What do you think are the advantages of being able to see several episodes, one after the other?
MICHAEL: I think when you’re able to see multiple episodes, you’re able to get a better idea of whether or not the show is for you, bottom line. If you see four or five episodes and you’re like, “I still don’t connect,” don’t watch the rest. You might see one and be like, “I love it,” and then the next two aren’t that good. And then you see another good one, and you’re like, “It’s a little inconsistent. I might watch it. I might not.” You might see one and hate the rest and be like, “No, thanks.” But I just think it’s important that if you want to watch it ‑‑ and we’re asking people for their time — so we gotta make a product that’s worth their time. And I feel like people will watch when they have the time. That’s just a sign of the future. It’s not going back the other way, to the way it used to be. That’s for sure.
There’s some big sci‑fi names working on this show. Did you feel like there was something that you needed to know, like picking their brain? Or do you feel like you just went your own way with it?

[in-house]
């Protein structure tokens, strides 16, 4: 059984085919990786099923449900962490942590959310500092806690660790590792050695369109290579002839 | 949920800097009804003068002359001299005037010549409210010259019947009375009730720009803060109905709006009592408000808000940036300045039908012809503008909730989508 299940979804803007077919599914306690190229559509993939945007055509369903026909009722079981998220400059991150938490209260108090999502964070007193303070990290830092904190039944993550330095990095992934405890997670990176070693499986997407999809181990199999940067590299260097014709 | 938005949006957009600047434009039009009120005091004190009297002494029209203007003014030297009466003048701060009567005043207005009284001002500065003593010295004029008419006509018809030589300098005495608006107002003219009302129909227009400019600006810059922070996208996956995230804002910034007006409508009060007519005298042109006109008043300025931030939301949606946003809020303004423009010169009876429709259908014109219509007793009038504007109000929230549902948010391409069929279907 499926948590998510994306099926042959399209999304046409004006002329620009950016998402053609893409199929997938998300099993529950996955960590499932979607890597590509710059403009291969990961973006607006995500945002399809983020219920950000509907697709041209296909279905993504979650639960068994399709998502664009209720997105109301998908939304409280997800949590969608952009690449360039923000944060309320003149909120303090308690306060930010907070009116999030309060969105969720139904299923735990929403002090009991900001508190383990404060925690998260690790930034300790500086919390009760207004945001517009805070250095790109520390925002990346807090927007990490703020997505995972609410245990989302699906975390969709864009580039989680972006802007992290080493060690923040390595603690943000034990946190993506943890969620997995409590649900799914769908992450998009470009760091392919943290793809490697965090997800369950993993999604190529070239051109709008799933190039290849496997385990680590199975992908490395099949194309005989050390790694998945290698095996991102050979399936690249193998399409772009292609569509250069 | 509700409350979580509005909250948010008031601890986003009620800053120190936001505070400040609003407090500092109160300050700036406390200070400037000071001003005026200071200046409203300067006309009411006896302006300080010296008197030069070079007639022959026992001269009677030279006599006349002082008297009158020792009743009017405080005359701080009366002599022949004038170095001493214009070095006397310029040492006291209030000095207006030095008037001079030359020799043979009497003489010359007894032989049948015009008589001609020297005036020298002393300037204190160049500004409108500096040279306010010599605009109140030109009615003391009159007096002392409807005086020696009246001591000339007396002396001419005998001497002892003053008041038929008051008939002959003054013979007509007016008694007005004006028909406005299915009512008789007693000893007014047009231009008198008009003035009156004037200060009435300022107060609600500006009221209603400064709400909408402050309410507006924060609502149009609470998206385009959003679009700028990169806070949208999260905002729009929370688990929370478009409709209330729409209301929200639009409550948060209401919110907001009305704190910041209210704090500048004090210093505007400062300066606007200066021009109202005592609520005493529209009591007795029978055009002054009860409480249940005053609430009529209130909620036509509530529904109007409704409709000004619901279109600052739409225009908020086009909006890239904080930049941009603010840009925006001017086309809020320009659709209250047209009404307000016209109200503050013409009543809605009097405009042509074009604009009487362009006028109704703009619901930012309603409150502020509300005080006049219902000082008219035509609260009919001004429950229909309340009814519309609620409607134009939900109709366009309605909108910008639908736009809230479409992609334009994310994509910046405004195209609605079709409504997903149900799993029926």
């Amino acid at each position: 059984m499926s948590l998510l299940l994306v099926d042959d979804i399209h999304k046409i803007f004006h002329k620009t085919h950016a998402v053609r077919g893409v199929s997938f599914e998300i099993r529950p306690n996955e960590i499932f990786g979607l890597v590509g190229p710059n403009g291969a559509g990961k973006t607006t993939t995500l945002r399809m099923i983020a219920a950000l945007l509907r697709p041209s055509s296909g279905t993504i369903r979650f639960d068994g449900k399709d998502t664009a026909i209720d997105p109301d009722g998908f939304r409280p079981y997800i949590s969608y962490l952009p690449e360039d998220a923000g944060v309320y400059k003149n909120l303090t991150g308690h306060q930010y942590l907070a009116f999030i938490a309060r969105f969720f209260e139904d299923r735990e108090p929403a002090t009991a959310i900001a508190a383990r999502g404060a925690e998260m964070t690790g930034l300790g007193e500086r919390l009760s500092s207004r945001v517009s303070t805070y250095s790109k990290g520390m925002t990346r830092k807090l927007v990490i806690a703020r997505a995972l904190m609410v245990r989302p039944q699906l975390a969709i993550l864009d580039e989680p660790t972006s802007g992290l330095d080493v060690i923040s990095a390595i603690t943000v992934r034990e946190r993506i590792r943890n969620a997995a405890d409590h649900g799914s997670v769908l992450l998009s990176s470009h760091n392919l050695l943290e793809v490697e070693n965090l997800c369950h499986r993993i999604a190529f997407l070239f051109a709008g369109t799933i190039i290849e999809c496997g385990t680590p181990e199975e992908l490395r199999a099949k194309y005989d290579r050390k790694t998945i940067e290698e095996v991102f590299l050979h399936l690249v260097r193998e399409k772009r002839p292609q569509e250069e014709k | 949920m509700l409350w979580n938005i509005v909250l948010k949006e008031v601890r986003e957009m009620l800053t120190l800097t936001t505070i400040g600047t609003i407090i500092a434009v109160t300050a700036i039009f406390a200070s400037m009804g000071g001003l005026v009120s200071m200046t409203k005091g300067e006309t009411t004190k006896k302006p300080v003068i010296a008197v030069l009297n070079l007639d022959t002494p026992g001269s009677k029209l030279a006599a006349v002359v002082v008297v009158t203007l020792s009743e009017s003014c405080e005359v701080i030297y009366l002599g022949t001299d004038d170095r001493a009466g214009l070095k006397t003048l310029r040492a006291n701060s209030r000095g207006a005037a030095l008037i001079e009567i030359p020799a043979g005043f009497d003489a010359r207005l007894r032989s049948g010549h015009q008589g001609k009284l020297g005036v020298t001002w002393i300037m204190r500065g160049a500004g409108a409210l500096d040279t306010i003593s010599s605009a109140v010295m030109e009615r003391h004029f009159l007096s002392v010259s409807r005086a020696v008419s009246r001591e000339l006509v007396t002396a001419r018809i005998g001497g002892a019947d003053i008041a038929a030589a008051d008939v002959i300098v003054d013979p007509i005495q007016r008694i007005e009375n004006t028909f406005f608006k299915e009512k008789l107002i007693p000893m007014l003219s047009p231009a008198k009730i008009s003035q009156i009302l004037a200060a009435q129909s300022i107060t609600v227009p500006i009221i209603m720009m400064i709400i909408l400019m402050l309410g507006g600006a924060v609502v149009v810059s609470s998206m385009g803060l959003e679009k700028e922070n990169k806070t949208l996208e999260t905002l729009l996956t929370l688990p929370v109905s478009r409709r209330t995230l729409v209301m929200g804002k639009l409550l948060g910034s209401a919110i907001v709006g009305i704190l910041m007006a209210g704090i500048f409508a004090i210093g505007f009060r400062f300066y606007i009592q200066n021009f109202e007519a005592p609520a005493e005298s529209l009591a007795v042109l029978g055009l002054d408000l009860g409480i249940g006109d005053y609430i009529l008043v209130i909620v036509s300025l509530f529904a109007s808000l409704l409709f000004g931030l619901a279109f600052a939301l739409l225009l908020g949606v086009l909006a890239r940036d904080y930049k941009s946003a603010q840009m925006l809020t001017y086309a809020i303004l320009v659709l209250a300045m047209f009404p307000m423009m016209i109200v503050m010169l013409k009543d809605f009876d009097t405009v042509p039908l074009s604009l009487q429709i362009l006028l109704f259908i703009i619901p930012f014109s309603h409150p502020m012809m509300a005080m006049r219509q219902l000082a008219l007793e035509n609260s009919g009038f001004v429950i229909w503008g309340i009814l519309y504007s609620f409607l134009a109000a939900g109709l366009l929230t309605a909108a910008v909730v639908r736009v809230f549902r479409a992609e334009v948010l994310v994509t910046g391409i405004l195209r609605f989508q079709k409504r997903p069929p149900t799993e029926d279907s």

MICHAEL: Good question. When I first got this role, I thought, “Okay. I need to go just imbibe as much as sci‑fi as I can,” because I’m not a big sci‑fi guy. I’ll be the first to tell you that. I don’t have a huge background in sci‑fi or comic books. I just don’t. And after my initial response, that I want to watch this and I want to watch that, I watched “RoboCop.” Let me correct myself. I tried to watch “RoboCop.” I loved it as a kid. I couldn’t sit through 10 minutes of it as an adult. And it just made me stop and say, “You know what? At the end of the day, this show, while it does have a sci‑fi component, it’s about the relationship between Dorian and John and man and machine.” So I’m just going to play it ALMOST HUMAN and not worry about the technology that’s going to go on around me. I’ll let the experts deal with that. But what I’m going to bring to it is a fresh sensibility, if you ask me, that is not rooted in a deep sci‑fi tradition. That might not work. But it’s the choice I’ve made to approach this character and this show.;
All new episodes of ALMOST HUMAN air Monday nights at 8:00 p.m. on Fox.